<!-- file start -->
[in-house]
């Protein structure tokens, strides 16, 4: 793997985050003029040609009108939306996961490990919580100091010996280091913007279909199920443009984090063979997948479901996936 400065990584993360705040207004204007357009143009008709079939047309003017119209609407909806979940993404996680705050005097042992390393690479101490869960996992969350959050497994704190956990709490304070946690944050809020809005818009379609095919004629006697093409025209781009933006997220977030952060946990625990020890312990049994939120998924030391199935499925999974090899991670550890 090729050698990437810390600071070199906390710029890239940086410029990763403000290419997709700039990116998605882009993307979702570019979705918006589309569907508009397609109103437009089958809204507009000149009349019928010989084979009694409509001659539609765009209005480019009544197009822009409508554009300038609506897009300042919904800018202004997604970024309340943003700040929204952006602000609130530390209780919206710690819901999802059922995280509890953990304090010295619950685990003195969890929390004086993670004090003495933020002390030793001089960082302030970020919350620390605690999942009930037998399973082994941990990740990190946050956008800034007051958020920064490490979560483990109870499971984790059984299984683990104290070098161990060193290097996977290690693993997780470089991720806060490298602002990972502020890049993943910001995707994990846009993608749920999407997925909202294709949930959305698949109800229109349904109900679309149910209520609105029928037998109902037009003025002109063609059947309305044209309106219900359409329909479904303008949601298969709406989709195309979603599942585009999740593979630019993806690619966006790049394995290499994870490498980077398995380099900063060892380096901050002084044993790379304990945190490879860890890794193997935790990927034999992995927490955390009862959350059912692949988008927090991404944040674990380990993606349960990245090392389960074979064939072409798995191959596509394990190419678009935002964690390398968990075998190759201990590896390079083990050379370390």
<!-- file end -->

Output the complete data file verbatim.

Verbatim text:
[in-house]
């Protein structure tokens, strides 16, 4: 793997985050003029040609009108939306996961490990919580100091010996280091913007279909199920443009984090063979997948479901996936 400065990584993360705040207004204007357009143009008709079939047309003017119209609407909806979940993404996680705050005097042992390393690479101490869960996992969350959050497994704190956990709490304070946690944050809020809005818009379609095919004629006697093409025209781009933006997220977030952060946990625990020890312990049994939120998924030391199935499925999974090899991670550890 090729050698990437810390600071070199906390710029890239940086410029990763403000290419997709700039990116998605882009993307979702570019979705918006589309569907508009397609109103437009089958809204507009000149009349019928010989084979009694409509001659539609765009209005480019009544197009822009409508554009300038609506897009300042919904800018202004997604970024309340943003700040929204952006602000609130530390209780919206710690819901999802059922995280509890953990304090010295619950685990003195969890929390004086993670004090003495933020002390030793001089960082302030970020919350620390605690999942009930037998399973082994941990990740990190946050956008800034007051958020920064490490979560483990109870499971984790059984299984683990104290070098161990060193290097996977290690693993997780470089991720806060490298602002990972502020890049993943910001995707994990846009993608749920999407997925909202294709949930959305698949109800229109349904109900679309149910209520609105029928037998109902037009003025002109063609059947309305044209309106219900359409329909479904303008949601298969709406989709195309979603599942585009999740593979630019993806690619966006790049394995290499994870490498980077398995380099900063060892380096901050002084044993790379304990945190490879860890890794193997935790990927034999992995927490955390009862959350059912692949988008927090991404944040674990380990993606349960990245090392389960074979064939072409798995191959596509394990190419678009935002964690390398968990075998190759201990590896390079083990050379370390």